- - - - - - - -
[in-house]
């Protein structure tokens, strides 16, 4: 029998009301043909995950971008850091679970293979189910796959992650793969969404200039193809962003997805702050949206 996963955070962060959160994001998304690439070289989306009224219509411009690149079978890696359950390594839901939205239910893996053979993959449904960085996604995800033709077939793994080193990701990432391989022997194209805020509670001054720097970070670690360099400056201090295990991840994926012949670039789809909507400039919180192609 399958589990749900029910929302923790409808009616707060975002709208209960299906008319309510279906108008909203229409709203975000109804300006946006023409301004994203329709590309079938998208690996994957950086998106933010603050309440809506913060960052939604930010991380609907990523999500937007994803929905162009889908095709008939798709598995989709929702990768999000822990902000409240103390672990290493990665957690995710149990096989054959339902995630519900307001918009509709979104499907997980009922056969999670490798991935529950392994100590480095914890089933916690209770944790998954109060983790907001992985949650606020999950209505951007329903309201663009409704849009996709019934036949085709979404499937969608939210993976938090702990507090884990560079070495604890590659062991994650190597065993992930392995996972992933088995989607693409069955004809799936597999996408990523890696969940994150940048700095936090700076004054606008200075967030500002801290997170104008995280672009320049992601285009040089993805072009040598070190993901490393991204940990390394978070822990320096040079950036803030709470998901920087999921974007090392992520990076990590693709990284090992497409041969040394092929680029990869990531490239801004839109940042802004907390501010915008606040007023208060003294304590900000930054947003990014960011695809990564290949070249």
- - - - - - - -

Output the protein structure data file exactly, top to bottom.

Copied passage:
[in-house]
């Protein structure tokens, strides 16, 4: 029998009301043909995950971008850091679970293979189910796959992650793969969404200039193809962003997805702050949206 996963955070962060959160994001998304690439070289989306009224219509411009690149079978890696359950390594839901939205239910893996053979993959449904960085996604995800033709077939793994080193990701990432391989022997194209805020509670001054720097970070670690360099400056201090295990991840994926012949670039789809909507400039919180192609 399958589990749900029910929302923790409808009616707060975002709208209960299906008319309510279906108008909203229409709203975000109804300006946006023409301004994203329709590309079938998208690996994957950086998106933010603050309440809506913060960052939604930010991380609907990523999500937007994803929905162009889908095709008939798709598995989709929702990768999000822990902000409240103390672990290493990665957690995710149990096989054959339902995630519900307001918009509709979104499907997980009922056969999670490798991935529950392994100590480095914890089933916690209770944790998954109060983790907001992985949650606020999950209505951007329903309201663009409704849009996709019934036949085709979404499937969608939210993976938090702990507090884990560079070495604890590659062991994650190597065993992930392995996972992933088995989607693409069955004809799936597999996408990523890696969940994150940048700095936090700076004054606008200075967030500002801290997170104008995280672009320049992601285009040089993805072009040598070190993901490393991204940990390394978070822990320096040079950036803030709470998901920087999921974007090392992520990076990590693709990284090992497409041969040394092929680029990869990531490239801004839109940042802004907390501010915008606040007023208060003294304590900000930054947003990014960011695809990564290949070249």